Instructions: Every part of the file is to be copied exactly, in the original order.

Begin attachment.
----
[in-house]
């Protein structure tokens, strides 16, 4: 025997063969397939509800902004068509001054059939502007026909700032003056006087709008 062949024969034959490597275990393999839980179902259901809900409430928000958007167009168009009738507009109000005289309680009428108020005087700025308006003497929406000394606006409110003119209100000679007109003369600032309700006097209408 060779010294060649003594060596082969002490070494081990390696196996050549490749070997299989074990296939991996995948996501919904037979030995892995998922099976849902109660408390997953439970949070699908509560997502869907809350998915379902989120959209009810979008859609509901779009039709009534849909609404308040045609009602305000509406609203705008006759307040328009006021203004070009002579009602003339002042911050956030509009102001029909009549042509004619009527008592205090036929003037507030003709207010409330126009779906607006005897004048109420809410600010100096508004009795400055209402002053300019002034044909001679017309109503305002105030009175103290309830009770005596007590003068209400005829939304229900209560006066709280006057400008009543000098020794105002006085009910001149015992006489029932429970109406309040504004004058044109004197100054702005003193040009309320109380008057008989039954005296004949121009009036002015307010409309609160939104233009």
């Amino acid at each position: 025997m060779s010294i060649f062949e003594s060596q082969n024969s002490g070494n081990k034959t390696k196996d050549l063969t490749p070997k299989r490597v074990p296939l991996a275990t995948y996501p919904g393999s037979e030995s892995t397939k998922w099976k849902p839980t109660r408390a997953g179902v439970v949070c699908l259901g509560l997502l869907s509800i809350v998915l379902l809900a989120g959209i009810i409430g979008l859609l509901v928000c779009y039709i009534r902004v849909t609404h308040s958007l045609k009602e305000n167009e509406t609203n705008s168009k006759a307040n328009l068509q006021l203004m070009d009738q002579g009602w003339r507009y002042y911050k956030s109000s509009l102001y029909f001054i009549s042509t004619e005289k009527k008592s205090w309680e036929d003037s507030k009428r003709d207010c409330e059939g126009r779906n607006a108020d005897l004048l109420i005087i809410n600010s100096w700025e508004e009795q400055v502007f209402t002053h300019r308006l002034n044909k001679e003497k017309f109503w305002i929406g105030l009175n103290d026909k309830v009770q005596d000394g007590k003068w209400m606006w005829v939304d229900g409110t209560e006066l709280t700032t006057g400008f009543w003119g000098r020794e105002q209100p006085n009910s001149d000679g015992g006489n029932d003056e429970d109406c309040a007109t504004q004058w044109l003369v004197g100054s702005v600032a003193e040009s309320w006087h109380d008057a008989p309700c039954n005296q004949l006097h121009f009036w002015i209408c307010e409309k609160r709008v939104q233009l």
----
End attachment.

[in-house]
């Protein structure tokens, strides 16, 4: 025997063969397939509800902004068509001054059939502007026909700032003056006087709008 062949024969034959490597275990393999839980179902259901809900409430928000958007167009168009009738507009109000005289309680009428108020005087700025308006003497929406000394606006409110003119209100000679007109003369600032309700006097209408 060779010294060649003594060596082969002490070494081990390696196996050549490749070997299989074990296939991996995948996501919904037979030995892995998922099976849902109660408390997953439970949070699908509560997502869907809350998915379902989120959209009810979008859609509901779009039709009534849909609404308040045609009602305000509406609203705008006759307040328009006021203004070009002579009602003339002042911050956030509009102001029909009549042509004619009527008592205090036929003037507030003709207010409330126009779906607006005897004048109420809410600010100096508004009795400055209402002053300019002034044909001679017309109503305002105030009175103290309830009770005596007590003068209400005829939304229900209560006066709280006057400008009543000098020794105002006085009910001149015992006489029932429970109406309040504004004058044109004197100054702005003193040009309320109380008057008989039954005296004949121009009036002015307010409309609160939104233009």
């Amino acid at each position: 025997m060779s010294i060649f062949e003594s060596q082969n024969s002490g070494n081990k034959t390696k196996d050549l063969t490749p070997k299989r490597v074990p296939l991996a275990t995948y996501p919904g393999s037979e030995s892995t397939k998922w099976k849902p839980t109660r408390a997953g179902v439970v949070c699908l259901g509560l997502l869907s509800i809350v998915l379902l809900a989120g959209i009810i409430g979008l859609l509901v928000c779009y039709i009534r902004v849909t609404h308040s958007l045609k009602e305000n167009e509406t609203n705008s168009k006759a307040n328009l068509q006021l203004m070009d009738q002579g009602w003339r507009y002042y911050k956030s109000s509009l102001y029909f001054i009549s042509t004619e005289k009527k008592s205090w309680e036929d003037s507030k009428r003709d207010c409330e059939g126009r779906n607006a108020d005897l004048l109420i005087i809410n600010s100096w700025e508004e009795q400055v502007f209402t002053h300019r308006l002034n044909k001679e003497k017309f109503w305002i929406g105030l009175n103290d026909k309830v009770q005596d000394g007590k003068w209400m606006w005829v939304d229900g409110t209560e006066l709280t700032t006057g400008f009543w003119g000098r020794e105002q209100p006085n009910s001149d000679g015992g006489n029932d003056e429970d109406c309040a007109t504004q004058w044109l003369v004197g100054s702005v600032a003193e040009s309320w006087h109380d008057a008989p309700c039954n005296q004949l006097h121009f009036w002015i209408c307010e409309k609160r709008v939104q233009l």